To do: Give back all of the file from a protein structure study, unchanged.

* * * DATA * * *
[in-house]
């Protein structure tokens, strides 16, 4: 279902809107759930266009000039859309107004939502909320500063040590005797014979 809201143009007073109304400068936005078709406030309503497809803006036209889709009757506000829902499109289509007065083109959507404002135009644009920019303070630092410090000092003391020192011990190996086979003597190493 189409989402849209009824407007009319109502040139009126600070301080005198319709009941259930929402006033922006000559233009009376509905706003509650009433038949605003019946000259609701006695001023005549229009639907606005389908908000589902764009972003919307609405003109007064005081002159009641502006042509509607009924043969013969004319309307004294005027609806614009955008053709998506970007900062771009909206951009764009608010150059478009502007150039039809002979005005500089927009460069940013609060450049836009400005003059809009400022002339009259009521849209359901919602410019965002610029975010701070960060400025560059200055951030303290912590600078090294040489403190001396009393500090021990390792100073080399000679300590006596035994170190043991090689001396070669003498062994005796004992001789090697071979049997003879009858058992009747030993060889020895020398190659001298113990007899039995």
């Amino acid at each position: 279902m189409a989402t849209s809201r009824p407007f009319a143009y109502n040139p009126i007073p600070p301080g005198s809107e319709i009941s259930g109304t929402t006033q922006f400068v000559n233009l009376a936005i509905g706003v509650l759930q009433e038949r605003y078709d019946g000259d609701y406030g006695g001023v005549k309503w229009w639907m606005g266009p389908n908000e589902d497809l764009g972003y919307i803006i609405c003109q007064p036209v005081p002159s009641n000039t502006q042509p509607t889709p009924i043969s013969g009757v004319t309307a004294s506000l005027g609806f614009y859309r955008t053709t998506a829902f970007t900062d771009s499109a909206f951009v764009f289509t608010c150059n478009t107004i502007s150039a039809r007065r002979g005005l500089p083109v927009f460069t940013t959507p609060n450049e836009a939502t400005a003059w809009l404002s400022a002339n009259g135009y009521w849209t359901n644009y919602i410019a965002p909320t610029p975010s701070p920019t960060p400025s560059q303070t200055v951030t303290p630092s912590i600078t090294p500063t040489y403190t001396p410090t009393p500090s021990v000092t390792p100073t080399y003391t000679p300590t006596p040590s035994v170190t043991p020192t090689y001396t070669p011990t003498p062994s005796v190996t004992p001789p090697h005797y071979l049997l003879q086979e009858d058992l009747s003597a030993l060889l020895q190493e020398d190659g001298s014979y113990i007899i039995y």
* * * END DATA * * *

[in-house]
């Protein structure tokens, strides 16, 4: 279902809107759930266009000039859309107004939502909320500063040590005797014979 809201143009007073109304400068936005078709406030309503497809803006036209889709009757506000829902499109289509007065083109959507404002135009644009920019303070630092410090000092003391020192011990190996086979003597190493 189409989402849209009824407007009319109502040139009126600070301080005198319709009941259930929402006033922006000559233009009376509905706003509650009433038949605003019946000259609701006695001023005549229009639907606005389908908000589902764009972003919307609405003109007064005081002159009641502006042509509607009924043969013969004319309307004294005027609806614009955008053709998506970007900062771009909206951009764009608010150059478009502007150039039809002979005005500089927009460069940013609060450049836009400005003059809009400022002339009259009521849209359901919602410019965002610029975010701070960060400025560059200055951030303290912590600078090294040489403190001396009393500090021990390792100073080399000679300590006596035994170190043991090689001396070669003498062994005796004992001789090697071979049997003879009858058992009747030993060889020895020398190659001298113990007899039995």
């Amino acid at each position: 279902m189409a989402t849209s809201r009824p407007f009319a143009y109502n040139p009126i007073p600070p301080g005198s809107e319709i009941s259930g109304t929402t006033q922006f400068v000559n233009l009376a936005i509905g706003v509650l759930q009433e038949r605003y078709d019946g000259d609701y406030g006695g001023v005549k309503w229009w639907m606005g266009p389908n908000e589902d497809l764009g972003y919307i803006i609405c003109q007064p036209v005081p002159s009641n000039t502006q042509p509607t889709p009924i043969s013969g009757v004319t309307a004294s506000l005027g609806f614009y859309r955008t053709t998506a829902f970007t900062d771009s499109a909206f951009v764009f289509t608010c150059n478009t107004i502007s150039a039809r007065r002979g005005l500089p083109v927009f460069t940013t959507p609060n450049e836009a939502t400005a003059w809009l404002s400022a002339n009259g135009y009521w849209t359901n644009y919602i410019a965002p909320t610029p975010s701070p920019t960060p400025s560059q303070t200055v951030t303290p630092s912590i600078t090294p500063t040489y403190t001396p410090t009393p500090s021990v000092t390792p100073t080399y003391t000679p300590t006596p040590s035994v170190t043991p020192t090689y001396t070669p011990t003498p062994s005796v190996t004992p001789p090697h005797y071979l049997l003879q086979e009858d058992l009747s003597a030993l060889l020895q190493e020398d190659g001298s014979y113990i007899i039995y």